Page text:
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Patterns of persistence: Intergenerational mobility and education in South Africa

Author

Listed:
  • Arden Finn

    (Southern Africa Labour and Development Research Unit, University of Cape Town.)

  • Murray Leibbrandt

    (Southern Africa Labour and Development Research Unit, University of Cape Town.)

  • Vimal Ranchhod

    (SALDRU, University of Cape Town)

Abstract

How should the correlation between the earnings of parents and children in South Africa be calculated in the presence of high unemployment, and what is the role of education in determining this relationship? We use the first four waves of the National Income Dynamics Study (NIDS) for 2008 to 2014/15, and the 1993 Project for Statistics on Living Standards and Development (PSLSD) to investigate the shape of the association between parental and child earnings across the earnings distribution, and find that the correlation is strongest at the ends of the distribution. We correct for possible biases that arise from co-resident parent-child pairs, and from selection into labour market participation in South Africa's high-unemployment society. We find that correcting for selection into employment increases the intergenerational elasticity of earnings by approximately 10 per cent. We unpack the role of education in determining the association of intergenerational earnings and find that the impact is strongest at the bottom of the earnings distribution, and that education accounts for approximately 40 percent of the total intergenerational earnings elasticity.

Suggested Citation

  • Arden Finn & Murray Leibbrandt & Vimal Ranchhod, 2016. "Patterns of persistence: Intergenerational mobility and education in South Africa," SALDRU Working Papers 175, Southern Africa Labour and Development Research Unit, University of Cape Town.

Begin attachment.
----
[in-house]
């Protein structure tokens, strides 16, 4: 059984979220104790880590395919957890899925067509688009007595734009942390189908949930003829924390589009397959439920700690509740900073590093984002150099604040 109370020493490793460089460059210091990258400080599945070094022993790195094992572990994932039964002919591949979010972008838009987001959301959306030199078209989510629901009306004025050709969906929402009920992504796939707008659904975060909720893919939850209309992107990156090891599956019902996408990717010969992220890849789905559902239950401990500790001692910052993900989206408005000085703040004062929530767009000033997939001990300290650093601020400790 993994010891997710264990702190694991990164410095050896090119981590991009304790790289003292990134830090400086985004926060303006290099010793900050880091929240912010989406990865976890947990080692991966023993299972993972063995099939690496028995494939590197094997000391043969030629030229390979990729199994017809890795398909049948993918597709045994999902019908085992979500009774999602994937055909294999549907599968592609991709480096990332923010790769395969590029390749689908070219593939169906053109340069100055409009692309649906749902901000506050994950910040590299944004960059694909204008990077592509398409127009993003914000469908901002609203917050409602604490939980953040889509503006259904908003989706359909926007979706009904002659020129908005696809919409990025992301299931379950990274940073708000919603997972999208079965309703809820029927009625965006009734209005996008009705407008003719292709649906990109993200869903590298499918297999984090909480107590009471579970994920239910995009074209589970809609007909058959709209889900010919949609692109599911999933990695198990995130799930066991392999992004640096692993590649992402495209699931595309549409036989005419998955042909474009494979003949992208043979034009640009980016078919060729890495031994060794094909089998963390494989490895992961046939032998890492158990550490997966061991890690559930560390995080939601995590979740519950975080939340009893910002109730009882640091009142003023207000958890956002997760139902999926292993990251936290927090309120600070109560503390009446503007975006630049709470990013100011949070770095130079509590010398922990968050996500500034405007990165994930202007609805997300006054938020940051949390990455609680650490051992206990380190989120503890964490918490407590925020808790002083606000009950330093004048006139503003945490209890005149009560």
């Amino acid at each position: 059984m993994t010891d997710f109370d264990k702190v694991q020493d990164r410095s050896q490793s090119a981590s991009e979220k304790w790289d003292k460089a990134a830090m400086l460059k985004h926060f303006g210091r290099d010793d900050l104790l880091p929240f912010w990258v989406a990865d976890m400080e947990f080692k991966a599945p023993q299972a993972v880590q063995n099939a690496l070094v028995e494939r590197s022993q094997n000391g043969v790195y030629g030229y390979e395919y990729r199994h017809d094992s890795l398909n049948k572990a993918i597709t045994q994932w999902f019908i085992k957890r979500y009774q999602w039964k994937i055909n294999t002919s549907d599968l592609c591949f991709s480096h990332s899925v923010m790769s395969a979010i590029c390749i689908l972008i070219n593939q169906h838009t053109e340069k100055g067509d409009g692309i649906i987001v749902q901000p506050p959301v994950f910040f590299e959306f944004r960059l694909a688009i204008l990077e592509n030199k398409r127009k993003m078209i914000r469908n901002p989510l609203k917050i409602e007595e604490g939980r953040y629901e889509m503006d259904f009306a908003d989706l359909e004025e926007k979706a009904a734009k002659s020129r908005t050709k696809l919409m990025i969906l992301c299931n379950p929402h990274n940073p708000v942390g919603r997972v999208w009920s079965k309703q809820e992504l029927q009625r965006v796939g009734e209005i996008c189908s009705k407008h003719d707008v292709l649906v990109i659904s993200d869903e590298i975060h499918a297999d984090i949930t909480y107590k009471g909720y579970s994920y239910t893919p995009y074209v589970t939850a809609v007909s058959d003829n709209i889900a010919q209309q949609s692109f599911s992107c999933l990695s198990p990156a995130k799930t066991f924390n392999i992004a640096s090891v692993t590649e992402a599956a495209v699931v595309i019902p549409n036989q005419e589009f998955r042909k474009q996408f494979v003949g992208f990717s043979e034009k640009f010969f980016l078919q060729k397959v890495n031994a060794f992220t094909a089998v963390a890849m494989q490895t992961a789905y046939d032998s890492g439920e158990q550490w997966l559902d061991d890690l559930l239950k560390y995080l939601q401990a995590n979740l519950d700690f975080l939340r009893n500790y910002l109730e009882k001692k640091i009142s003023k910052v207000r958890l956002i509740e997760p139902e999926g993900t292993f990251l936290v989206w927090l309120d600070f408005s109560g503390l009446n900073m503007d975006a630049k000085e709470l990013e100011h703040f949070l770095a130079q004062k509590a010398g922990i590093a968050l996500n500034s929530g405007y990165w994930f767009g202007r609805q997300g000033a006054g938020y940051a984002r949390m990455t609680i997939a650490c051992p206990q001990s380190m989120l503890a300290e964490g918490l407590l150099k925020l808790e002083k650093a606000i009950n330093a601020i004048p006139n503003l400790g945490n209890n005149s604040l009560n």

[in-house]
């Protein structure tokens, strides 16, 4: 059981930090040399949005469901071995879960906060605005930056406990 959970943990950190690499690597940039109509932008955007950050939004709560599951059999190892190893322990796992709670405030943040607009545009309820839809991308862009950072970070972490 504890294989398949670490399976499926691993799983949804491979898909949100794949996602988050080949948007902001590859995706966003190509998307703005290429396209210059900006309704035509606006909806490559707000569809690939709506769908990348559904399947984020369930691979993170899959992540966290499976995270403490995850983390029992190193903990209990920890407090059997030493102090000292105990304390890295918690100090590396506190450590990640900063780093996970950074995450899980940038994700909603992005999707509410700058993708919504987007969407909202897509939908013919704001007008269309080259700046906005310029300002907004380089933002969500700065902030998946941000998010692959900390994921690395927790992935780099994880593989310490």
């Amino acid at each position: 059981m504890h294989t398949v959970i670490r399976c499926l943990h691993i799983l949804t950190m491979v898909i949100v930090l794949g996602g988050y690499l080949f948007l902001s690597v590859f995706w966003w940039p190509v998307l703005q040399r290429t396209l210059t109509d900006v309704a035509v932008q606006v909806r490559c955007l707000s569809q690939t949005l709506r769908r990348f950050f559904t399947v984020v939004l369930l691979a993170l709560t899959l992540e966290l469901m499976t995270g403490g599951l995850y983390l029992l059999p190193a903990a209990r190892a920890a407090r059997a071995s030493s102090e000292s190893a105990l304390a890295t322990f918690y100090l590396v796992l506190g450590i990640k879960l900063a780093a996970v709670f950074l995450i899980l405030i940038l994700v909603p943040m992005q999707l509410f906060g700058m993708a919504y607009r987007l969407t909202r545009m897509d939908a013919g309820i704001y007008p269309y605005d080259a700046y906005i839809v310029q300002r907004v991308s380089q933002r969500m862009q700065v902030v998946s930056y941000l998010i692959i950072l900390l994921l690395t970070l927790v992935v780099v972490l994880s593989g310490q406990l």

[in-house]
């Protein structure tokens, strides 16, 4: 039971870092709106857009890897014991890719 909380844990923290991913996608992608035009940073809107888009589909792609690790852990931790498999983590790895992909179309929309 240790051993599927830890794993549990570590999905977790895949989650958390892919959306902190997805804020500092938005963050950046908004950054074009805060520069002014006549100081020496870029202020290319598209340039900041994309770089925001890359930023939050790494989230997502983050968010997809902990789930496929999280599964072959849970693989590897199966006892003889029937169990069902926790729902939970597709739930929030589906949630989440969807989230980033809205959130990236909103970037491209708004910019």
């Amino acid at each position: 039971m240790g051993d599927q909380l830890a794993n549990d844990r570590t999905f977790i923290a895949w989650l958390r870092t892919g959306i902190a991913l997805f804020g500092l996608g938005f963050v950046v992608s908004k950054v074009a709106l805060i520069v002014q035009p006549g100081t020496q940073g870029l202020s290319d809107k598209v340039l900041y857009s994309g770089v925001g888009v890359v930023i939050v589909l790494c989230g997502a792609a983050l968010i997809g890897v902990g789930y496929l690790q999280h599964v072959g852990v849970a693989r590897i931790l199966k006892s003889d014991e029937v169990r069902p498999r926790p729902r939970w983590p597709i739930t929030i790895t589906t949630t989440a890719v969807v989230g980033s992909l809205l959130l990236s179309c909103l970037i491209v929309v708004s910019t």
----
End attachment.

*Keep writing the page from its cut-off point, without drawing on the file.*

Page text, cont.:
• Handle: RePEc:ldr:wpaper:175
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    References listed on IDEAS

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    Cited by:

    1. Amaral, Ernesto F. L. & Yen, Shih-Keng & Wang, Sharron Xuanren, 2019. "A meta-analysis of the association between income inequality and intergenerational mobility," OSF Preprints 8qmhw, Center for Open Science.
    2. Serena Merrino, 2020. "Measuring labour earnings inequality in post-apartheid South Africa," WIDER Working Paper Series wp-2020-32, World Institute for Development Economic Research (UNU-WIDER).
    3. Tiaan MEIRING & Catherine KANNEMEYER & Elnari POTGIETER, 2018. "The Gap Between Rich and Poor: South African Society’s Biggest Divide Depends on Where You Think You Fit In," Working Paper ffd19ae8-4b12-4b82-b218-8, Agence française de développement.
    4. Francesco Bloise & Paolo Brunori & Patrizio Piraino, 2020. "Estimating intergenerational income mobility on sub-optimal data: a machine learning approach," Working Papers 526, ECINEQ, Society for the Study of Economic Inequality.
    5. Patricia Funjika & Yoseph Getachew, 2019. "Colonial origin, ethnicity, and intergeneration mobility in Africa," WIDER Working Paper Series wp-2019-64, World Institute for Development Economic Research (UNU-WIDER).
    6. Simone Schotte, 2019. "Structural poverty dynamics in urban South Africa: A mixed-methods investigation," WIDER Working Paper Series wp-2019-100, World Institute for Development Economic Research (UNU-WIDER).

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